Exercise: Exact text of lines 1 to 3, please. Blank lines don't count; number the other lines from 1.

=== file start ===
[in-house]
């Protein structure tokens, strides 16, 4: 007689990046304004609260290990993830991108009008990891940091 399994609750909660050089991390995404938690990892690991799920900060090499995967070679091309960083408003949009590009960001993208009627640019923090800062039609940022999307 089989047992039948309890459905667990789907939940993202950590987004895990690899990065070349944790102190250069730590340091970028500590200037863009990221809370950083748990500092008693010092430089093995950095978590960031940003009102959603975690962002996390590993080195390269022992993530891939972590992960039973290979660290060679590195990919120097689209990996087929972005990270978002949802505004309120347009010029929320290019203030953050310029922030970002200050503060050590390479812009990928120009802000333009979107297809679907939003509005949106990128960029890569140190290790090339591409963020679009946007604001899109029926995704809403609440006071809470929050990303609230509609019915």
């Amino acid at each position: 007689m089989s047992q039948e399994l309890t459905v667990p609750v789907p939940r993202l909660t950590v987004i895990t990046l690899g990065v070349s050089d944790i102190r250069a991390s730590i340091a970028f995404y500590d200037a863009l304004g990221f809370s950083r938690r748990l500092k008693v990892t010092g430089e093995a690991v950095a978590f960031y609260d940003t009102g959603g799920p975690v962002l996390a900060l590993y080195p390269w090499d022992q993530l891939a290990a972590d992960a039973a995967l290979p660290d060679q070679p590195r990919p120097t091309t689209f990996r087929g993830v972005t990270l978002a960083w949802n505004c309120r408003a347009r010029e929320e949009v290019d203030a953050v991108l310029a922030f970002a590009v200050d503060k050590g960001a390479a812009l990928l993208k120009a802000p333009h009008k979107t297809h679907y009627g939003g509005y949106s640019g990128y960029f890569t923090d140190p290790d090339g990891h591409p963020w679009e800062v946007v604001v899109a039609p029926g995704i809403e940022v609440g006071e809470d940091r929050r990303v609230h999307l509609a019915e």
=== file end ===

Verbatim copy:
[in-house]
């Protein structure tokens, strides 16, 4: 007689990046304004609260290990993830991108009008990891940091 399994609750909660050089991390995404938690990892690991799920900060090499995967070679091309960083408003949009590009960001993208009627640019923090800062039609940022999307 089989047992039948309890459905667990789907939940993202950590987004895990690899990065070349944790102190250069730590340091970028500590200037863009990221809370950083748990500092008693010092430089093995950095978590960031940003009102959603975690962002996390590993080195390269022992993530891939972590992960039973290979660290060679590195990919120097689209990996087929972005990270978002949802505004309120347009010029929320290019203030953050310029922030970002200050503060050590390479812009990928120009802000333009979107297809679907939003509005949106990128960029890569140190290790090339591409963020679009946007604001899109029926995704809403609440006071809470929050990303609230509609019915």
């Amino acid at each position: 007689m089989s047992q039948e399994l309890t459905v667990p609750v789907p939940r993202l909660t950590v987004i895990t990046l690899g990065v070349s050089d944790i102190r250069a991390s730590i340091a970028f995404y500590d200037a863009l304004g990221f809370s950083r938690r748990l500092k008693v990892t010092g430089e093995a690991v950095a978590f960031y609260d940003t009102g959603g799920p975690v962002l996390a900060l590993y080195p390269w090499d022992q993530l891939a290990a972590d992960a039973a995967l290979p660290d060679q070679p590195r990919p120097t091309t689209f990996r087929g993830v972005t990270l978002a960083w949802n505004c309120r408003a347009r010029e929320e949009v290019d203030a953050v991108l310029a922030f970002a590009v200050d503060k050590g960001a390479a812009l990928l993208k120009a802000p333009h009008k979107t297809h679907y009627g939003g509005y949106s640019g990128y960029f890569t923090d140190p290790d090339g990891h591409p963020w679009e800062v946007v604001v899109a039609p029926g995704i809403e940022v609440g006071e809470d940091r929050r990303v609230h999307l509609a019915e």